05 July 2012

Higgs boson?

Everyone says its discovery is tremendously important.  But what is it?  The Guardian supplies some answers:
"The Higgs boson is an elementary scalar particle first posited in 1962, as a potential byproduct of the mechanism by which a hypothetical, ubiquitous quantum field – the so-called Higgs field – gives mass to elementary particles. More specifically, in the standard model of particle physics, the existence of the Higgs boson explains how spontaneous breaking of electroweak symmetry takes place in nature."
Nope; doesn't do much for me, either.  What about this one (for a child in the back of a car)?
"It's a particle that some scientists have been looking for. Because they knew that without it the universe would be impossible. Because without it, the other particles in the universe wouldn't have mass. Because they would all continue to travel at the speed of light, just like photons do. Because I just said they would, and if you ask 'Why?' one more time we're not stopping at Burger King."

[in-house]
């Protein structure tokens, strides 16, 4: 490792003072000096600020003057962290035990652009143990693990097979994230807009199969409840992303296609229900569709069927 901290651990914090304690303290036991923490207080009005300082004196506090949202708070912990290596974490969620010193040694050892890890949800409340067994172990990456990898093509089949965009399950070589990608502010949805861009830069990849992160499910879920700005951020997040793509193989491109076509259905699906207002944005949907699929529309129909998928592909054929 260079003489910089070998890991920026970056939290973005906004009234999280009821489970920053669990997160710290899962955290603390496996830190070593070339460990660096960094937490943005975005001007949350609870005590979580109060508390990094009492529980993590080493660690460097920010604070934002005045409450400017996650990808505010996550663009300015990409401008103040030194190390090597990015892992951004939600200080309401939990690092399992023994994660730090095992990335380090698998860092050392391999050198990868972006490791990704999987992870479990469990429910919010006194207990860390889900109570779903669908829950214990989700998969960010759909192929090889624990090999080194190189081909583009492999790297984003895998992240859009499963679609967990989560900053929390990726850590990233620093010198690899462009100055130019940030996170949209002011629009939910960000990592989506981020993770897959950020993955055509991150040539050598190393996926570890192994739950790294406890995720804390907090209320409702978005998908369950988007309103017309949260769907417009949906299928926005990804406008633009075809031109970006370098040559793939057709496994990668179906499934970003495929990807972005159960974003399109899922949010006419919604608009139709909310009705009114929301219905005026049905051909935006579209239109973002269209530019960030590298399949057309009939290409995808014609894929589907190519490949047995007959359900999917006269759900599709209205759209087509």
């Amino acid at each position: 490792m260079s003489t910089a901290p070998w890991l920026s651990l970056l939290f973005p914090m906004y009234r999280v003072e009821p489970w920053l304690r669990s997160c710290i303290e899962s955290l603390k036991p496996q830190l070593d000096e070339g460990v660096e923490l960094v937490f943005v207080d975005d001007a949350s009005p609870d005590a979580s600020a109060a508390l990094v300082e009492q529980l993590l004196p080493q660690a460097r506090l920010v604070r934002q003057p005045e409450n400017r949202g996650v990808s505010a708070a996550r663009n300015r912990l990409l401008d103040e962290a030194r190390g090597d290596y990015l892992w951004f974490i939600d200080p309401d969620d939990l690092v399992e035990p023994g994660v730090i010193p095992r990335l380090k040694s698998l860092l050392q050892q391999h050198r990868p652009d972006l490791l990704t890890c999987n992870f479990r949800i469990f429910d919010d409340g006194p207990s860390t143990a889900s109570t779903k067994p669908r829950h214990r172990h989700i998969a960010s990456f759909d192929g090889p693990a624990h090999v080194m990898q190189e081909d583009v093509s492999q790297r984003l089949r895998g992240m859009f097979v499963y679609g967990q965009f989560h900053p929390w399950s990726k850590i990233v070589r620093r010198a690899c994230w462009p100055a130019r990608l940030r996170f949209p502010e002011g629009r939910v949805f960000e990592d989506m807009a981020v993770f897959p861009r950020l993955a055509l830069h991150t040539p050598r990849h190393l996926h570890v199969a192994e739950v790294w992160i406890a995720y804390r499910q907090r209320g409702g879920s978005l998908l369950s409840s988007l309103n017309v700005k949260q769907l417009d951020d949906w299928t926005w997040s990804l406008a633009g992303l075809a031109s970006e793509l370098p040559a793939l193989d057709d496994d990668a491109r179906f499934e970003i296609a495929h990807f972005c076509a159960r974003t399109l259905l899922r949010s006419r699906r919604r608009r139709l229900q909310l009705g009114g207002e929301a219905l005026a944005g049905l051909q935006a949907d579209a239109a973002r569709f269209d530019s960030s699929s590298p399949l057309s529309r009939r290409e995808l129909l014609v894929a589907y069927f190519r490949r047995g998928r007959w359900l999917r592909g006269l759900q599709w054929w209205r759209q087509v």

I fear that there are things in my philosophy that are forever doomed to remain a mystery (a bit like women really) ...


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